Modi Said to Exclude $4.7 Billion Debt Before Air India Sale
(Bloomberg) -- India plans to exclude more than half of the $7.6 billion debt owed by the struggling national airline to help burnish its appeal as Prime Minister Narendra Modi presses ahead with a sale, people with knowledge of the matter said.
The government proposes to transfer all of Air India Ltd.’s non-aviation assets and short-term loans of as much as 300 billion rupees ($4.7 billion) to a separate company, readying the airline for prospective buyers, the people said, asking not to be identified discussing confidential information. Authorities aim to kick off the bidding process before March 31, they said.
Such a move would mean the government absorbing the money-losing firm’s working capital loans, real estate from Tokyo to London and two hotels. The buyer will be left with aviation-related assets and about 200 billion rupees of loans borrowed to acquire aircraft, the people said. Finance Ministry spokesman D.S. Malik didn’t respond to calls seeking comment.
A successful sale of Air India is crucial for Modi, who wants to showcase his commitment to reducing the state’s role in business after many of his predecessors failed to dispose of the carrier in the face of stiff political opposition. A deal would help cement Modi’s image as a business-friendly leader after Moody’s Investor Service upgraded the country’s credit rating on Nov. 17.
Air India has a combined workforce of 27,000 and labor unions with a history of strikes and grounded flights. It has been unprofitable since its 2007 merger with state-owned domestic operator Indian Airlines Ltd. The company made an operating profit of about 1 billion rupees in the year through March 2016, primarily aided by a slump in oil prices. It still posted a net loss of 38.4 billion rupees, according to the government.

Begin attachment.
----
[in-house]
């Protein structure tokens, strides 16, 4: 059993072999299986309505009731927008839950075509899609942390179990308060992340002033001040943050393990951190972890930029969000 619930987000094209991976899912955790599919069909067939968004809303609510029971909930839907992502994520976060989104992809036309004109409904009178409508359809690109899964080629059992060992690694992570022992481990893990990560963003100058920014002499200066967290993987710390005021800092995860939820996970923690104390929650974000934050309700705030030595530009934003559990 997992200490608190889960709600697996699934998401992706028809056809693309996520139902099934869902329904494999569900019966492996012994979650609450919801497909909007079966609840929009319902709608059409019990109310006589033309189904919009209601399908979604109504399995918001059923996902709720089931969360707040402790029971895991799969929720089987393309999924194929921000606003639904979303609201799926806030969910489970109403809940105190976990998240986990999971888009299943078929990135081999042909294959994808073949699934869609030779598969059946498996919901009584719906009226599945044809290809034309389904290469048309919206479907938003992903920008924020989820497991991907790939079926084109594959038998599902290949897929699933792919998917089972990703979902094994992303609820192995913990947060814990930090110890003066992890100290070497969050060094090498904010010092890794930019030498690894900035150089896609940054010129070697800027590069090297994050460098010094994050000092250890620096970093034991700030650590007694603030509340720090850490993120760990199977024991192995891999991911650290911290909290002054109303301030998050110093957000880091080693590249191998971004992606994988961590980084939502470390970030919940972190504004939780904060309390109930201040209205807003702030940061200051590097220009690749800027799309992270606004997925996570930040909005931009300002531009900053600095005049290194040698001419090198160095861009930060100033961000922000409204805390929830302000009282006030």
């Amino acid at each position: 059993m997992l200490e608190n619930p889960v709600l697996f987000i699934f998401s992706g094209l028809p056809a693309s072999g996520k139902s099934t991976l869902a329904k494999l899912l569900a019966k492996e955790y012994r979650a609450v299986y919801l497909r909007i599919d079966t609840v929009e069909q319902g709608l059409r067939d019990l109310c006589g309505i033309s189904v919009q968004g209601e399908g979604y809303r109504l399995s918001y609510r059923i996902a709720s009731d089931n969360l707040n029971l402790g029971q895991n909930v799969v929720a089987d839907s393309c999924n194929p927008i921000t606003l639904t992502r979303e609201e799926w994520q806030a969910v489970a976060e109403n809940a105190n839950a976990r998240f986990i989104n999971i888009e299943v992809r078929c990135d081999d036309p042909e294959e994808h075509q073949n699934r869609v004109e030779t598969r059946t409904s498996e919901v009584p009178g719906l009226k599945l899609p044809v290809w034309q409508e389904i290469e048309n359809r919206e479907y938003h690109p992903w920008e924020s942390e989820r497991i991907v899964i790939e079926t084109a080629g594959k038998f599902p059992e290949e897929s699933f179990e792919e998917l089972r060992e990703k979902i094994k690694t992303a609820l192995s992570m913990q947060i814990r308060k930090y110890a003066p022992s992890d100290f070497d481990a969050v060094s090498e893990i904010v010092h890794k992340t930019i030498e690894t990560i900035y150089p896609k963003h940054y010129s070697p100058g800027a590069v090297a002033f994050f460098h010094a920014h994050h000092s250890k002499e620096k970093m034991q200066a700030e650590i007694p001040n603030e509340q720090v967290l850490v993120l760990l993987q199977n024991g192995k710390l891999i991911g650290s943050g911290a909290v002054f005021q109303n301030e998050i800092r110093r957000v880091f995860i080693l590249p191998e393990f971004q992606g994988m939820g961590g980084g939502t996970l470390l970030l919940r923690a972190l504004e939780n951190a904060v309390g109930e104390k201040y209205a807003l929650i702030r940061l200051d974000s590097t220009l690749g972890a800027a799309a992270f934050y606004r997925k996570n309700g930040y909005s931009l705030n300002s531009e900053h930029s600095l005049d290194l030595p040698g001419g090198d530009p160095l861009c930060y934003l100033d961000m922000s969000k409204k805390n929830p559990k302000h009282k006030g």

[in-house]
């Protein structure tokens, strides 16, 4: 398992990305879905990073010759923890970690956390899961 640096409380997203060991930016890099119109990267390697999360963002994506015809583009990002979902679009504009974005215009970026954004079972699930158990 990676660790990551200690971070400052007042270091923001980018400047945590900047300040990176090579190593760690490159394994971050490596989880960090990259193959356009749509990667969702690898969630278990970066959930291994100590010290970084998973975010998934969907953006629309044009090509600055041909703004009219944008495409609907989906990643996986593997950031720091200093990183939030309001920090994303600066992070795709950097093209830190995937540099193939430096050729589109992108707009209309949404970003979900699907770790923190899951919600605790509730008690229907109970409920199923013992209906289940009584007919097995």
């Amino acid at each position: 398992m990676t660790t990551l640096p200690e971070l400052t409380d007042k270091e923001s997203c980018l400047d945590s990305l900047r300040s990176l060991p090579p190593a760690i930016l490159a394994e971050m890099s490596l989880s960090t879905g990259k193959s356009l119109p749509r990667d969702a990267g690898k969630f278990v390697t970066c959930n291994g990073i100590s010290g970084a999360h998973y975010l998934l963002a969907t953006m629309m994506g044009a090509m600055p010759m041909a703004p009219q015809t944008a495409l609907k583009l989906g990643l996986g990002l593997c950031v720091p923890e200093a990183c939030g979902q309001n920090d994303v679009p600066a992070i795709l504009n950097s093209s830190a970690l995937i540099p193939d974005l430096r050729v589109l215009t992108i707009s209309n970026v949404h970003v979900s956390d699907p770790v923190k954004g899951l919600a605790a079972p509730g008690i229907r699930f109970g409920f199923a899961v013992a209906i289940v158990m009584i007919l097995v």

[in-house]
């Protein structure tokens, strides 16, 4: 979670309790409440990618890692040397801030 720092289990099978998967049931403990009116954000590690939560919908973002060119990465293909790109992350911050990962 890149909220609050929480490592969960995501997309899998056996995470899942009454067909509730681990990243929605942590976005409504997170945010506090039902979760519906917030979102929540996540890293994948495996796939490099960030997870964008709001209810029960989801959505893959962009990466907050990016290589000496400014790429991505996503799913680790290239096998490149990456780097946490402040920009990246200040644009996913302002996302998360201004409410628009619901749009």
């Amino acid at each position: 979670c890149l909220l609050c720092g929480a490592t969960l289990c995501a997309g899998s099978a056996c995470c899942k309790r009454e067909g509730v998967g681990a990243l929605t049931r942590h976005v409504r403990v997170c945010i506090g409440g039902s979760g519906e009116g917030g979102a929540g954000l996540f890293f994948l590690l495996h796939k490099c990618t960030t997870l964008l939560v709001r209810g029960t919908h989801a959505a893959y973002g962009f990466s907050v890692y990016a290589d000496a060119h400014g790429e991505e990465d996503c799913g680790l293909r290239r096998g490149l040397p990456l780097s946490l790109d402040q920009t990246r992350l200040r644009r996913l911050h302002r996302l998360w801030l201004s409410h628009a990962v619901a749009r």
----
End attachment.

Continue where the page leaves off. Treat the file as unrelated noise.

In 2012, the government bailed out the ailing carrier with 300 billion rupees in funds, guaranteeing the carrier’s loans and promising interest payment on some debt. But Air India’s need for working capital exceeded that.
Foreign airlines will be allowed to bid, though their holding will be capped at 49 percent, the people said.
IndiGo, India’s biggest commercial airline that is operated by InterGlobe Aviation Ltd., said in June it was willing to buy Air India’s international operations, or even the entire airline business, while travel and aviation firm Bird Group has shown interest in bidding for the carrier’s ground handling business.
In an advertisement in September, the government sought to appoint as many as two banks or financial institutions as advisers and managers to the sale.
--With assistance from Anurag Kotoky
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